June 2017: HEC Forum: An Interdisciplinary Journal on Hospitals' Ethical and Legal Issues
https://www.readbyqxmd.com/read/28084575/ethical-concerns-and-procedural-pathways-for-patients-who-are-incapacitated-and-alone-implications-from-a-qualitative-study-for-advancing-ethical-practice
#16
Jennifer Moye, Casey Catlin, Jennifer Kwak, Erica Wood, Pamela B Teaster
Adults who are incapacitated and alone, having no surrogates, may be known as "unbefriended." Decision-making for these particularly vulnerable patients is a common and vexing concern for healthcare providers and hospital ethics committees. When all other avenues for resolving the need for surrogate decision-making fail, patients who are incapacitated and alone may be referred for "public guardianship" or guardianship of last resort. While an appropriate mechanism in theory, these programs are often under-staffed and under-funded, laying the consequences of inadequacies on the healthcare system and the patient him or herself...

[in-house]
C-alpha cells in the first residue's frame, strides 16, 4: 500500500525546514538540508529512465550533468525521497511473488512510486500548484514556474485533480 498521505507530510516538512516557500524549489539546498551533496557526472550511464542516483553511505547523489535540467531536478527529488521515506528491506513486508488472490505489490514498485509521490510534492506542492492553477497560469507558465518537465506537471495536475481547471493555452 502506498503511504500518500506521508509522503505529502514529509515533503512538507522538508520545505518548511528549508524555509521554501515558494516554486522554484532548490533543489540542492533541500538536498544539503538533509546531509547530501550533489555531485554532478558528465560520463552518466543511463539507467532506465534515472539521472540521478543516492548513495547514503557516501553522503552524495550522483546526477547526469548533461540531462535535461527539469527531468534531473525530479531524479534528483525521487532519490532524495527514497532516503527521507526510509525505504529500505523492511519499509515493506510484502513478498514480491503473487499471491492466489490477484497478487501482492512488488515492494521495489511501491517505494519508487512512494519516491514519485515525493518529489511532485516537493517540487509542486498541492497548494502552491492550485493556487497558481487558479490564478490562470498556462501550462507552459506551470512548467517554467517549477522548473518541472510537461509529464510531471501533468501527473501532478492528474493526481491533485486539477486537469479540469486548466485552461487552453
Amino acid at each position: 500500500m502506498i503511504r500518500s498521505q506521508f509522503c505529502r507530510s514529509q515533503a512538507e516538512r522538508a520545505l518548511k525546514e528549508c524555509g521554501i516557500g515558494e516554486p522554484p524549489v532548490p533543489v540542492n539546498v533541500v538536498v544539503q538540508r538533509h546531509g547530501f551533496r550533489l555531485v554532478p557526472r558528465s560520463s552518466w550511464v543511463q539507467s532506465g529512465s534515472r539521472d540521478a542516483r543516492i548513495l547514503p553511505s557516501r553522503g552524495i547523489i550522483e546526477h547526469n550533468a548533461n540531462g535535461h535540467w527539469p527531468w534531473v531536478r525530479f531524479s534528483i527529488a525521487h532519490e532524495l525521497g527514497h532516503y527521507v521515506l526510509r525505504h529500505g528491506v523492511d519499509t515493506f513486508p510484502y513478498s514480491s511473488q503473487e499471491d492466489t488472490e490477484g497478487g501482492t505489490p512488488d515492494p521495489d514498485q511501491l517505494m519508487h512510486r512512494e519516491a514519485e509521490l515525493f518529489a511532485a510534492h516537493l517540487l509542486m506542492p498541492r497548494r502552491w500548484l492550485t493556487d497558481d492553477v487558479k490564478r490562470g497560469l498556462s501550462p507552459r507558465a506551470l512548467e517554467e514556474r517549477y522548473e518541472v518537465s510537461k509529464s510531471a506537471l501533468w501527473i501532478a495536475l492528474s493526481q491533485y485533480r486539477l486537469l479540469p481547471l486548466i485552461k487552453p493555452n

June 2017: HEC Forum: An Interdisciplinary Journal on Hospitals' Ethical and Legal Issues
https://www.readbyqxmd.com/read/28070806/a-health-system-wide-moral-distress-consultation-service-development-and-evaluation
#17
Ann B Hamric, Elizabeth G Epstein
Although moral distress is now a well-recognized phenomenon among all of the healthcare professions, few evidence-based strategies have been published to address it. In morally distressing situations, the "presenting problem" may be a particular patient situation, but most often signals a deeper unit- or system-centered issue. This article describes one institution's ongoing effort to address moral distress in its providers. We discuss the development and evaluation of the Moral Distress Consultation Service, an interprofessional, unit/system-oriented approach to addressing and ameliorating moral distress...